Fiscal Year-End


DEFINITION of 'Fiscal Year-End'

The completion of a one-year, or 12-month, accounting period. A firm's fiscal year-end does not necessarily need to fall on December 31, and can actually fall on any day throughout the year.

BREAKING DOWN 'Fiscal Year-End'

The reason that a company's fiscal year often differs from the calendar year and may not close on December 31 is due to the nature of a company's needs. For example, retailers tend to close their books at the end of January due to the large number of December sales. If the fiscal year-end is too close to a heavy selling season, the company will be hard-pressed to produce its annual financial statements, count inventories, etc. because its manpower will be going toward selling its product.

  1. 10-K

    A comprehensive summary report of a company's performance that ...
  2. Accounting Period

    The time span in which certain financial events took place. The ...
  3. Forward Price To Earnings - Forward ...

    A measure of the price-to-earnings ratio (P/E) using forecasted ...
  4. Annual Report

    1. An annual publication that public corporations must provide ...
  5. Fiscal Year - FY

    A period that a company or government uses for accounting purposes ...
  6. Encumbrance

    A claim against a property by a party that is not the owner. ...
Related Articles
  1. Markets

    Introduction To Fundamental Analysis

    Learn this easy-to-understand technique of analyzing a company's financial statements and reports.
  2. Stock Analysis

    The Biggest Risks of Investing in Netflix Stock

    Examine the current state of Netflix Inc., and learn about three of the major fundamental risks that the company is currently facing.
  3. Stock Analysis

    What Seagate Gains by Acquiring Dot Hill Systems

    Examine the Seagate acquisition of Dot Hill Systems, and learn what Seagate is looking to gain by acquiring Dot Hill's software technology.
  4. Professionals

    Career Advice: Accountant Vs. Financial Planner

    Identify the key differences between a career in accounting and financial planning, and learn how your personality dictates which is the better choice for you.
  5. Economics

    Calculating Days Working Capital

    A company’s days working capital ratio shows how many days it takes to convert working capital into revenue.
  6. Professionals

    Career Advice: Accountant Vs. Controller

    Learn about the differences between controllers and accountants, how the two are related and which is the best career choice for aspiring bookkeepers.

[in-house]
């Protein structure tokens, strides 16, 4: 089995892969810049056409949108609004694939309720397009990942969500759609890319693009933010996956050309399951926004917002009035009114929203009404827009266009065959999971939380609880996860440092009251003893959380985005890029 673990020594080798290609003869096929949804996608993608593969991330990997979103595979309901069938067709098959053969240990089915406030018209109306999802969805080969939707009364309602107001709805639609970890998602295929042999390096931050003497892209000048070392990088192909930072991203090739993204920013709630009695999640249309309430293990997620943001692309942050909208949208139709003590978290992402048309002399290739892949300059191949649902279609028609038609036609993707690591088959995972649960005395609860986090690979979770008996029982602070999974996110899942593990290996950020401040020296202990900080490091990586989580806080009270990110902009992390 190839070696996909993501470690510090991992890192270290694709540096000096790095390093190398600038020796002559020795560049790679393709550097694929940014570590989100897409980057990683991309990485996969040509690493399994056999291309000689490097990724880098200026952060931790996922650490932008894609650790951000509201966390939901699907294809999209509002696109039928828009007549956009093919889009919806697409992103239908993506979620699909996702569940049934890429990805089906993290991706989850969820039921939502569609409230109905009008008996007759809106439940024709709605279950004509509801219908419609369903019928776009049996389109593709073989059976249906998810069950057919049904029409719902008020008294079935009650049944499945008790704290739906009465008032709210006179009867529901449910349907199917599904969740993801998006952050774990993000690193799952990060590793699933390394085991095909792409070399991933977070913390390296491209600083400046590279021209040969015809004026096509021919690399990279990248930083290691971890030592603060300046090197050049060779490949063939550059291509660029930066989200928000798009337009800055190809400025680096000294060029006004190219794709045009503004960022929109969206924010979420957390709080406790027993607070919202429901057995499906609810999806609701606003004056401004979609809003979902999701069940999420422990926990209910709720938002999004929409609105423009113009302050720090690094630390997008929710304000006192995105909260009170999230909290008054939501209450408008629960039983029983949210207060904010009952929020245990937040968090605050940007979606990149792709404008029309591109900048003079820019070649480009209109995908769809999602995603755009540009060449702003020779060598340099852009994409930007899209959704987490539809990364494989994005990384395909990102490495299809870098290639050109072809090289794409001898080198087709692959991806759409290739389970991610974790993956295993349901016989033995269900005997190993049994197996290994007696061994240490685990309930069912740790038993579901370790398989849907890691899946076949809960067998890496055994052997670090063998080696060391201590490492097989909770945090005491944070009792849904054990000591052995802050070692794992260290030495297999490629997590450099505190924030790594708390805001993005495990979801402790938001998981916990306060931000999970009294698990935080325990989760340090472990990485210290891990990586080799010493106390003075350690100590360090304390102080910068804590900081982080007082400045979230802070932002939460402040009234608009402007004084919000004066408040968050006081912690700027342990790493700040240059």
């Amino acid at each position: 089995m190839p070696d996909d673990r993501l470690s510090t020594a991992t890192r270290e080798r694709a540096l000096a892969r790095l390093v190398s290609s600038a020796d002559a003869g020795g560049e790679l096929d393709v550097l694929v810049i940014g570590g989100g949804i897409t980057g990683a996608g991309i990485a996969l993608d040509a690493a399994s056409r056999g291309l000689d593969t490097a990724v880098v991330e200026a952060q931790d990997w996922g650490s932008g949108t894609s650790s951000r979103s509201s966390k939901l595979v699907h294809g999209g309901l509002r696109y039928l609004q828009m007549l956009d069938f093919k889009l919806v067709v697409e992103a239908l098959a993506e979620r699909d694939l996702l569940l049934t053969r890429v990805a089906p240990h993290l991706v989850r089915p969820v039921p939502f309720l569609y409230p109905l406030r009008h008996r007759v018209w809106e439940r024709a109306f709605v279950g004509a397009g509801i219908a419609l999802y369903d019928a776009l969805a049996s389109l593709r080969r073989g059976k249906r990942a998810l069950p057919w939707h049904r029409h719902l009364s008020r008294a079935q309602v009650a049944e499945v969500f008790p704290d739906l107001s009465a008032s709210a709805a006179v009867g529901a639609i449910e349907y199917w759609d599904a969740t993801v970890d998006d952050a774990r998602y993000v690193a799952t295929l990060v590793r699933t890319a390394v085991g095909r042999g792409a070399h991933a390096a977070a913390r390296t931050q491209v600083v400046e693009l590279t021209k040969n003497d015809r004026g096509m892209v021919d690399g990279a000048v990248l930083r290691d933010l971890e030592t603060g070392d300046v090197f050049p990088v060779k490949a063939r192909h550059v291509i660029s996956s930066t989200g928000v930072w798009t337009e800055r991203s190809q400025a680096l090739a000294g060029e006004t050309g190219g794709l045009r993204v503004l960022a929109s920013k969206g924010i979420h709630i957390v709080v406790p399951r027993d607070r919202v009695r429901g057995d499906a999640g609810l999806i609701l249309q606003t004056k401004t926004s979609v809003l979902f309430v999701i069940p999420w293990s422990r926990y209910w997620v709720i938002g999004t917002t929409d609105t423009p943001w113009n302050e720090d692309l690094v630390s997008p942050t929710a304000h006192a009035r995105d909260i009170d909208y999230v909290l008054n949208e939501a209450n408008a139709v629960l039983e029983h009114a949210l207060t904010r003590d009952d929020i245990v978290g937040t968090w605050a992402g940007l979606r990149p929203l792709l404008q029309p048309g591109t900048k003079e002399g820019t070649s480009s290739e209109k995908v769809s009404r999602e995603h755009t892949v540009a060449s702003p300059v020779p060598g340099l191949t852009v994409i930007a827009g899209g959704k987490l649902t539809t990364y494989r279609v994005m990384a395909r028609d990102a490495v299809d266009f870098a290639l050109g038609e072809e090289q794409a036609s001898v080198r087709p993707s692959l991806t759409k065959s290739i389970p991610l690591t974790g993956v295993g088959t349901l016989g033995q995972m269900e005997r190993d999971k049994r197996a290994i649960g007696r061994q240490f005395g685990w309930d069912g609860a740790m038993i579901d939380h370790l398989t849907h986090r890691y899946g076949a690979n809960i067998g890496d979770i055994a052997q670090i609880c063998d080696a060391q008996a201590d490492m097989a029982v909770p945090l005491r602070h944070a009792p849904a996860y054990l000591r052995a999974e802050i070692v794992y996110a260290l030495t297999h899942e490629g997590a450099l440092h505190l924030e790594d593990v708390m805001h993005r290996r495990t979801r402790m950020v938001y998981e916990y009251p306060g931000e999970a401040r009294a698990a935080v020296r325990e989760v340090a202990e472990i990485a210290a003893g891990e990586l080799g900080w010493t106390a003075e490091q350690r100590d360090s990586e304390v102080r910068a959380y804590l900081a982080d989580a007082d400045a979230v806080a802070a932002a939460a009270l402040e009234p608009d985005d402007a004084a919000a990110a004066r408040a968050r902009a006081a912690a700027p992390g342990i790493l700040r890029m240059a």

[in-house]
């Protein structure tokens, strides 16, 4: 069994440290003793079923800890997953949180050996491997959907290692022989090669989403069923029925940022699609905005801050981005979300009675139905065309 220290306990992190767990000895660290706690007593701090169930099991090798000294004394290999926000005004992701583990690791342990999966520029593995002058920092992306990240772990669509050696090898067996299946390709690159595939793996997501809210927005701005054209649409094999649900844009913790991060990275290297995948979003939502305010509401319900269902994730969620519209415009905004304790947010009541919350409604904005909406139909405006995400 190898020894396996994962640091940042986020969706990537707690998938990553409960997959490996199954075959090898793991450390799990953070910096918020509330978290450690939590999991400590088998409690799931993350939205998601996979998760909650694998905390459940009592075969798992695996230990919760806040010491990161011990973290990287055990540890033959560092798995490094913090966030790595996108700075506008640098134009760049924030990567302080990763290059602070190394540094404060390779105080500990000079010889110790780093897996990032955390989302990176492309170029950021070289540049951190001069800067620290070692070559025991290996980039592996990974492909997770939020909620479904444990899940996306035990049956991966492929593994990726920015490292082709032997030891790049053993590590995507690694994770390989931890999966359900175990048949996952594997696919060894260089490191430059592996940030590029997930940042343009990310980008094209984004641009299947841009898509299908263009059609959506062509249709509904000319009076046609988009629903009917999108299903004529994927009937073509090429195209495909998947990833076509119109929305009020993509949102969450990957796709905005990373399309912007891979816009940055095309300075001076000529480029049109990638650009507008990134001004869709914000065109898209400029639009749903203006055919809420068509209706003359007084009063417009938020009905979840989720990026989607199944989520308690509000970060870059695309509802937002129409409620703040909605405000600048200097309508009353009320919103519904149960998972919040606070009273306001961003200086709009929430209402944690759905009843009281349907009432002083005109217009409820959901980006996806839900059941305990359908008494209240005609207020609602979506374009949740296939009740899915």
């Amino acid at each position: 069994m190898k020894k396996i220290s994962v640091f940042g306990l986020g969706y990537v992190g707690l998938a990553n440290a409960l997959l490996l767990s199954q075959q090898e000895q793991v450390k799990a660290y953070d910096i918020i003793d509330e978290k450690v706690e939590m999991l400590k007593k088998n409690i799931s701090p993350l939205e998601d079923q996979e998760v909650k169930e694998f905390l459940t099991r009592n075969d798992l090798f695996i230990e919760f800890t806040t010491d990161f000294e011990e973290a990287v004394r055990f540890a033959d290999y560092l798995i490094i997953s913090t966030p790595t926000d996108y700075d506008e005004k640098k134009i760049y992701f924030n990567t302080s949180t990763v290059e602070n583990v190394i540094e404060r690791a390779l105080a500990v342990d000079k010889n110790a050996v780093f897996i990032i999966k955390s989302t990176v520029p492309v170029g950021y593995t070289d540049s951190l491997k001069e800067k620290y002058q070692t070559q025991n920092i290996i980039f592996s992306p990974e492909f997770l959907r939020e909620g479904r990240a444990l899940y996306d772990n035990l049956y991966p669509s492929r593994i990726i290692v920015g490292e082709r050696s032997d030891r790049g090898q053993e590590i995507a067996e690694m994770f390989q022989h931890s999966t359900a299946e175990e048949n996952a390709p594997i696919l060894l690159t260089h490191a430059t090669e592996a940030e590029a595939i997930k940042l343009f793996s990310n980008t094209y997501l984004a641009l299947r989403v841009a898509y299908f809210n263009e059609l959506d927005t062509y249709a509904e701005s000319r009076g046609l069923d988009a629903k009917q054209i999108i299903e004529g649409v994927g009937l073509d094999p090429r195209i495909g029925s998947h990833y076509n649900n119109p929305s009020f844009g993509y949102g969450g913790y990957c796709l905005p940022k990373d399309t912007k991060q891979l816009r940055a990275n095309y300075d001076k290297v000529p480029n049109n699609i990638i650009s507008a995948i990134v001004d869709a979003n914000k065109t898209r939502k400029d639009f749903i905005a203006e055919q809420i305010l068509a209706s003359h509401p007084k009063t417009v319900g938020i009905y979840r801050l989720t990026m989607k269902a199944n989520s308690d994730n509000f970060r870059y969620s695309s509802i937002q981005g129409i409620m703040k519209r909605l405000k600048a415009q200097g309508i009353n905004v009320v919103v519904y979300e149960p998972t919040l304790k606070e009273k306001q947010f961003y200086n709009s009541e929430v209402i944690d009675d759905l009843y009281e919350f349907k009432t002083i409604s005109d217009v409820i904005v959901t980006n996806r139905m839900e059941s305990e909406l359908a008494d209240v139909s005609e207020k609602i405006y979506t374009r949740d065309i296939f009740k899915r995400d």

7. Professionals

    What is Cash Basis Accounting?

    Cash basis accounting recognizes revenues and expenses at the time cash is paid or received.
  8. Investing

    A Look at 6 Leading Female Value Investors

    In an industry still largely predominated by men, we look at 6 leading female value investors working today.
  9. Term

    What Is Financial Performance?

    Financial performance measures a firm’s ability to generate profits through the use of its assets.
  10. Entrepreneurship

    What's a Good Profit Margin for a Mature Business?

    How to determine if the amount you clear dovetails with the competition.
  1. Does working capital measure liquidity?

    Working capital is a commonly used metric, not only for a company’s liquidity but also for its operational efficiency and ... Read Full Answer >>
  2. How do I read and analyze an income statement?

    The income statement, also known as the profit and loss (P&L) statement, is the financial statement that depicts the ... Read Full Answer >>
  3. Do dividends affect working capital?

    Regardless of whether cash dividends are paid or accrued, a company's working capital is reduced. When cash dividends are ... Read Full Answer >>
  4. Do prepayments provide working capital?

    Prepayments, or prepaid expenses, are typically included in the current assets on a company's balance sheet, as they represent ... Read Full Answer >>
  5. Can working capital be too high?

    A company's working capital ratio can be too high in the sense that an excessively high ratio is generally considered an ... Read Full Answer >>
  6. Does working capital include salaries?

    A company accrues unpaid salaries on its balance sheet as part of accounts payable, which is a current liability account, ... Read Full Answer >>

You May Also Like

Hot Definitions
  1. Real Estate Investment Trust - REIT

    A REIT is a type of security that invests in real estate through property or mortgages and often trades on major exchanges ...
  2. Section 1231 Property

    A tax term relating to depreciable business property that has been held for over a year. Section 1231 property includes buildings, ...
  3. Term Deposit

    A deposit held at a financial institution that has a fixed term, and guarantees return of principal.
  4. Zero-Sum Game

    A situation in which one person’s gain is equivalent to another’s loss, so that the net change in wealth or benefit is zero. ...
  5. Capitalization Rate

    The rate of return on a real estate investment property based on the income that the property is expected to generate.
  6. Gross Profit

    A company's total revenue (equivalent to total sales) minus the cost of goods sold. Gross profit is the profit a company ...
Trading Center
You are using adblocking software

Want access to all of Investopedia? Add us to your “whitelist”
so you'll never miss a feature!